Where have all the Grandmas gone?

With economist Sylvia Hewlett's new book on the growing phenomenon of women over 40 having first babies getting such huge attention, I've been doing a lot of thinking about the issue. As a GenX mama myself (I am 34 years old now and was 24 when I had my first baby), I fall on the other end of the spectrum. In fact, for the first several years after I had my son Henry in 1991, I never met another woman my age with children except the "clients" I dealt with in my then job as a social worker visiting homes in deep Appalachia.

The point that today's hip, savvy, educated women are "supposed" to wait until they are pretty well along in life to have a baby was hammered home to me one night in 1992 after I went to see Naomi Wolf (who was at that time touring in support of her first book, The Beauty Myth) give a speech at the University of Tennessee. After her speech, I went to the reception in her honor and stood in line to meet her. As I approached her, with infant Henry strapped to my chest in a baby carrier, Naomi Wolf began cooing and smiling at him. So far so good. She told me how cute he was and I told her that I was a fan of her book. After a few moments she asked me how long I had been babysitting him, since he looked awfully young. I proudly explained that I was his mother. She rolled her eyes in genuine amazement and then said with a rather snide chuckle that she had always heard that women in the South have babies very young and that now she believed it. She laughed at her own observation and then everyone around her laughed too. It felt like an insult and I actually felt like crying as I slunk out of the room. Today Naomi Wolf has "discovered" motherhood herself (waiting, of course, until the socially appropriate age for a college educated woman in the new millenium) and has even written a book about it.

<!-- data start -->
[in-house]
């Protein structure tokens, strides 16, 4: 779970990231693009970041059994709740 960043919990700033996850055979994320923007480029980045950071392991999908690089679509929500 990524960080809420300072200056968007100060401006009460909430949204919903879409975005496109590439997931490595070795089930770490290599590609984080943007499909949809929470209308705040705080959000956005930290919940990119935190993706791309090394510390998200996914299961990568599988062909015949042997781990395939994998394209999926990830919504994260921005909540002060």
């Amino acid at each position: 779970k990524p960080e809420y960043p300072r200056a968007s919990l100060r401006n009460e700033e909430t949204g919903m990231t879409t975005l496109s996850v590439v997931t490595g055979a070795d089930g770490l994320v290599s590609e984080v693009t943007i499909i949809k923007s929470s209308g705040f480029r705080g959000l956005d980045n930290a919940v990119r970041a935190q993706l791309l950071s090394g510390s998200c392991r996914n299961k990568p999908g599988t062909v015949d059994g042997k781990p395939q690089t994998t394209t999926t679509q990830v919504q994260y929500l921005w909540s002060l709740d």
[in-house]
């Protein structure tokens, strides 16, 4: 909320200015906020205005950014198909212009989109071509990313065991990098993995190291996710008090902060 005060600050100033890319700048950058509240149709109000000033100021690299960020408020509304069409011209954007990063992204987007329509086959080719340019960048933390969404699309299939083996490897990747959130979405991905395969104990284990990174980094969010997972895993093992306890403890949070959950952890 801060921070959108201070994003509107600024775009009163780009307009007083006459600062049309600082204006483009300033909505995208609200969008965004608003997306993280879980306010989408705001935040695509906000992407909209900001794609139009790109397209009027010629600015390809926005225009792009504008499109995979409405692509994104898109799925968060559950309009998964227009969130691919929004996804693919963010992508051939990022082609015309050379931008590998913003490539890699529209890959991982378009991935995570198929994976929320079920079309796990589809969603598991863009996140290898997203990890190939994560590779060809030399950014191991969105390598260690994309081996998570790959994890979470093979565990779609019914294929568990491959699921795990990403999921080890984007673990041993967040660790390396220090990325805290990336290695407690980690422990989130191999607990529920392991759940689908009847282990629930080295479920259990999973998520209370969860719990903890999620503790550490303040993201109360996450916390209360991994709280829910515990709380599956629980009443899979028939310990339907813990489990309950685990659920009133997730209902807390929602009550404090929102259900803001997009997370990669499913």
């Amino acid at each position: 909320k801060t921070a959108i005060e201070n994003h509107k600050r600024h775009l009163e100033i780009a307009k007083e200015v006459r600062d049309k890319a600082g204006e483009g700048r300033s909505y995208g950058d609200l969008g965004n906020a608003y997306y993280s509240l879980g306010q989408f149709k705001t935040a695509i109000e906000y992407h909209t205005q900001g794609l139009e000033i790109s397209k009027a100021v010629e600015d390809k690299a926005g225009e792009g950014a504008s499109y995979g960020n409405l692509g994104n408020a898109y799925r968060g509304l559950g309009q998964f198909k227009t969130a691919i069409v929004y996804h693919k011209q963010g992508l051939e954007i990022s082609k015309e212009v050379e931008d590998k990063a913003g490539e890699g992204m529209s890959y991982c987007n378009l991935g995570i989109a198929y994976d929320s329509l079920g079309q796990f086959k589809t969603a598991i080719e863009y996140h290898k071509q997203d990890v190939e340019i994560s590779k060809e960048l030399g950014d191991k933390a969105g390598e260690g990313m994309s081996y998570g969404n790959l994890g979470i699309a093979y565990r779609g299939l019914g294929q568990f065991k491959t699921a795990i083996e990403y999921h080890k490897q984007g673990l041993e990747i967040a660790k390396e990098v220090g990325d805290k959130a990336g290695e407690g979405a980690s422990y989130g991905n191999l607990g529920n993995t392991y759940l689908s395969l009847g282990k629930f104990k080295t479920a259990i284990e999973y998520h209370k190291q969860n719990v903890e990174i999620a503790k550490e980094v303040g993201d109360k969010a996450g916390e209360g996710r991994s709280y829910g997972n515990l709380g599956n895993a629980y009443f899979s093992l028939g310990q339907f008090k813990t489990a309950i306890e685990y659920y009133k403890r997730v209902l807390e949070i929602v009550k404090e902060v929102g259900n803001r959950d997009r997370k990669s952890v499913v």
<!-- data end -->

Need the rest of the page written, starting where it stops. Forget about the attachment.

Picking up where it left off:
For me, young motherhood has been terrific in most ways. I'm glad I didn't wait. I'm glad I never had to worry about seeing a fertility specialist for age -related problems in getting pregnant. I enjoy the fact that my children have been able to develop close relationships with several of their great grandparents, who are still very much alive. I am happy that when my children are grown, I will likely still have many years left to enjoy them and any children they may choose to have. I can't wait to be a grandmother.

Which brings me to a point I haven't heard mentioned in all the recent debate over women in their forties and even fifties having babies: who will take on the important cultural role of grandmotherhood? I am already noticing an anecdotal decline in the status and visibility of grandmothers in our society, which is certainly due in part to the fact that women are having their own children so late in life. I just wrote an essay on this topic and you can read it HERE.